Having IT Both Ways, You Bastards

Tech professionals are now expected to both cut costs and increase revenue. Here’s how to cope with the schizophrenia.
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We find ourselves in a conundrum: just as technology hands us some powerful new opportunities, the financial markets constrain our ability to exploit them.

What to do?

Have IT both ways.

Here’s the short list of how to exploit the trends defining the tech industry in 2009 – and beyond – and how to convince skeptics that the money will really be well spent.

(I will turn my attention to the bastards who created all these skeptics after vetting the short list of save money/make money/exploit technology opportunities.)

Save Money Today & Make Money Tomorrow

The marching orders today are to cut technology costs, but longer-term the orders will be about cutting costs and generating revenue. There will be clear and consistent pressure placed on technology organizations to perform as both cost centers and profit centers.

Prepare for the schizophrenia. Do not throw the baby (profit center) out with the bath water (cost management). Assign someone to whisper in your ear every time you announce that you found another X% to cut that the world does not turn on cost management alone, that this too shall pass, and we’ll once again turn to technology to enable profitable growth.

That said, of course, there will always be pressure to reduce technology costs. So get used to being all things to all people – it’s a permanent state.

Stop Worrying About Devices That Really Don’t Matter

It doesn’t matter how we get to networks, data and applications, only how we get there securely and ubiquitously. We buy one device brand instead of another because we get a better deal, not because we think there are significant performance or reliability differences. There aren’t.

Interoperability is almost complete. Soon it won’t matter what device is used to access networks, data and all forms of media. All content is mobile; all devices are (soon to be) interoperable. Don’t build or buy anything that only works in one place (unless you like wearing tool belts). You can save money here – and make money by increasing the productivity of your clients.

You should also segment your clients into categories that match them to the devices they actually need – and those they don’t. Interoperability means that one size no longer needs to fit all.


Only organizations that believe that they must absolutely, positively own their data, applications and infrastructure will persist with the buy/install/develop/ customize/support process. Just about everyone else will rent applications over the Web.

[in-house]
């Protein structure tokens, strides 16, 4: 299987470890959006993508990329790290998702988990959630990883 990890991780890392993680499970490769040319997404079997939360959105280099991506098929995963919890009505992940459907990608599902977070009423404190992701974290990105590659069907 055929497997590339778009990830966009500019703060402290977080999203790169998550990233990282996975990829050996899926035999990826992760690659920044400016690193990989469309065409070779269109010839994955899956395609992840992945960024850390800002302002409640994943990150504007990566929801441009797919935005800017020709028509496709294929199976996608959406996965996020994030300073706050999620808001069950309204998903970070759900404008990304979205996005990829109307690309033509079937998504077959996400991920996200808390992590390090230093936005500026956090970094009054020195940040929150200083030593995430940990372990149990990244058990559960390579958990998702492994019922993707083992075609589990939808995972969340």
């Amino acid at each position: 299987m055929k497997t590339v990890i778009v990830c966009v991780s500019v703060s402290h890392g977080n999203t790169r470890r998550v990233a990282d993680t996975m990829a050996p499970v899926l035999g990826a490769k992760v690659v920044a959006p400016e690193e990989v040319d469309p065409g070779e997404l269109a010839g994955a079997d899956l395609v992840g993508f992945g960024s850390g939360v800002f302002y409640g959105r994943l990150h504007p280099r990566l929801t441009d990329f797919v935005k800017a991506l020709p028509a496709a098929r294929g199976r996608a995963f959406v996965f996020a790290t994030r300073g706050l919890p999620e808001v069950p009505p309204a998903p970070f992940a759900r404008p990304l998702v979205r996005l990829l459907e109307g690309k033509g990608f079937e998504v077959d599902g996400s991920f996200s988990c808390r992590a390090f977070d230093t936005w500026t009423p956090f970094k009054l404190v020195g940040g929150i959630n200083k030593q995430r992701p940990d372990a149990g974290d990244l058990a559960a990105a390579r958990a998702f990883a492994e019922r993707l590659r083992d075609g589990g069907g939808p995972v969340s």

The software-as-a-service (SaaS) model will enable the trend, since we’ll not only be able to rent standard application packages but we’ll also be able to customize applications over the Web. You can also rent servers from Amazon, Yahoo or EMC – among others – for less than a dollar a day. You can rent just about anything from a growing number of vendors. Pilot some of these alternative hardware delivery models against a set of cost/benefit metrics.

What the hell are you waiting for?

Open Source is Safe, Honestly

Open source software is not competition to proprietary software, it augments it; in fact, within a few years it will begin to replace significant stacks of proprietary software. Will we see the increased adoption of open source desktop software (to compete with MS Office) and even Linux on the desktop? We will see the widespread adoption of open source CRM and data base applications? Yes and yes.

The major proprietary software vendors will reduce their prices to avert the increased adoption of open source solutions. It remains to be seen how aggressively they fight, but they have to make some tough decisions here – and soon. Just download Open Office and be done with it (or StarOffice, or GoogleApps or even Symphony).

There’s Gold in Them There Processes

Buy, rent or activate an existing business process modeling (BPM) application at your company. Many of you already have access to a BPM module through our larger ERP platforms. There are lots of off-the-shelf packages as well.

It makes sense to invest in process modeling training and internal process consulting; BPM expertise should become core to your company. There’s leverage (and gold) in designing, simulating, tweaking and implementing alternative business processes.

Next Page: Loosen Up

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Tags: open source, Linux, cloud computing, services, SaaS

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